The Value of Buildings Part 2: Exchange Value

This blog post is Part 2 of a series; this post focuses on exchange value.

You can read Part 1 here.

Exchange Value

Buildings have a price tag – when built, occupied, and sold.

Buildings are usually purpose-built. 

One could build them as a church, schools, apartment buildings, office buildings, restaurants, factories, hospitals, etc.

And no matter what one is building for, three critical considerations in the early stages will significantly impact the future usability and success of the building: 

  • financing, 
  • the location
  • and the building’s design. 

Each is an important consideration that, taken together, will have a considerable impact on the overall success of the building. It is challenging to have a good result if any of these criteria are wrong.

Financing the building

There are many options available to finance construction (both new and renovation projects) depending on:

  • the purpose of the building, 
  • the scope of the project, 
  • and whether it is intended to be owner-occupied or tenant-occupied. 

Since we are not experts in real estate financing, it is best to discuss financing options with real estate financial experts.


Proximity to customers, transportation access, convenience, and cultural and social venues are some of the crucial considerations, depending on the purpose of the building.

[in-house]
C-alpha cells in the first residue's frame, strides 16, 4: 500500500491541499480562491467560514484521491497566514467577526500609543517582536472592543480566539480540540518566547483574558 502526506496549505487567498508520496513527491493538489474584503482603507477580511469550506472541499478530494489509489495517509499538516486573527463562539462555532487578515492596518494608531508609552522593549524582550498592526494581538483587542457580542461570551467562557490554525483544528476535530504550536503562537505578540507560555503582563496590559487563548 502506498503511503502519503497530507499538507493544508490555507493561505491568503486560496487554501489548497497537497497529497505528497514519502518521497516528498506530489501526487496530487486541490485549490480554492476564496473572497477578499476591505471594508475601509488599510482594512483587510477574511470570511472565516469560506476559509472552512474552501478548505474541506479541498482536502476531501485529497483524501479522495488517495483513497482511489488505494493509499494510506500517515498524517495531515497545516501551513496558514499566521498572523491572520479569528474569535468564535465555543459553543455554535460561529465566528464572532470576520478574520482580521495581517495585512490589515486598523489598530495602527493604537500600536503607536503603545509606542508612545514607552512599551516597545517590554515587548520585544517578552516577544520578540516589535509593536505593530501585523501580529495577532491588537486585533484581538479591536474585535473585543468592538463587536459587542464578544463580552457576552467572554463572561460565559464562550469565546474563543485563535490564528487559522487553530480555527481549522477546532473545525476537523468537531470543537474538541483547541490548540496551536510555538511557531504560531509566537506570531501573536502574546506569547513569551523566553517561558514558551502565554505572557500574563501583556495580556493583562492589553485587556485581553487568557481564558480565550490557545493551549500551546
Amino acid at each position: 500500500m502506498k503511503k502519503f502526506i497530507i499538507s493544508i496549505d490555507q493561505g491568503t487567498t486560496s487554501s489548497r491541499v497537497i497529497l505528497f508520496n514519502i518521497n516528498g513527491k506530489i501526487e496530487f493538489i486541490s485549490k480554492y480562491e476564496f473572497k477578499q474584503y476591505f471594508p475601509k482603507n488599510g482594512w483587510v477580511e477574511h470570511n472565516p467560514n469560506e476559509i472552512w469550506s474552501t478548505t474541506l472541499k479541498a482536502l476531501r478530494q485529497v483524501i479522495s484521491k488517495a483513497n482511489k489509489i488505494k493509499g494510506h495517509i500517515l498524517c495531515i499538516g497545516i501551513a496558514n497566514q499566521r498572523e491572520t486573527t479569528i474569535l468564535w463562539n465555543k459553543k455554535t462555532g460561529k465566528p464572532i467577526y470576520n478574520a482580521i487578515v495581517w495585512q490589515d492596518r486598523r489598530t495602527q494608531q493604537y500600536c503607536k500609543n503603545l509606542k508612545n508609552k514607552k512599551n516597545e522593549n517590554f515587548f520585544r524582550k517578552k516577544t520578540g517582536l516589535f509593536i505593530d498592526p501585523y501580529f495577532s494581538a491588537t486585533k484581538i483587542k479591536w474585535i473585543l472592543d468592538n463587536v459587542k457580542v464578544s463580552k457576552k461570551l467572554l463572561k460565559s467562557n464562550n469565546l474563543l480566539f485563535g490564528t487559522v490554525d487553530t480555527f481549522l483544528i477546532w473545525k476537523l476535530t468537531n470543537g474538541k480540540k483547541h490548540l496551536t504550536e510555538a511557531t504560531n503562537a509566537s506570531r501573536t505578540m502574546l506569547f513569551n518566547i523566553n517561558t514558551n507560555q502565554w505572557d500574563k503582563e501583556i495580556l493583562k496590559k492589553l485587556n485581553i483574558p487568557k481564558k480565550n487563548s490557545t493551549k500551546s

Neighborhoods are also important. 

Because a building does not exist separately from its community, it is necessary to plan as best as possible to be in a location that will be most suitable for the space in the long term.

Considering environmental and local zoning codes is essential. 

For example, if you are considering building on a Greenfield site (not previously developed), investigate the costs of developing the property if not already equipped with utilities and other infrastructure.

The property may need an environmental inspection before buying brownfield construction (land previously built on).

The inspection is to determine any hazardous waste from previous use of the property that one would have to remediate before construction.

If it is a renovation of an existing building, inspect for existing structural issues.

The law may require one to remove or sequester asbestos, lead-based paint, mold, and other contaminants before construction.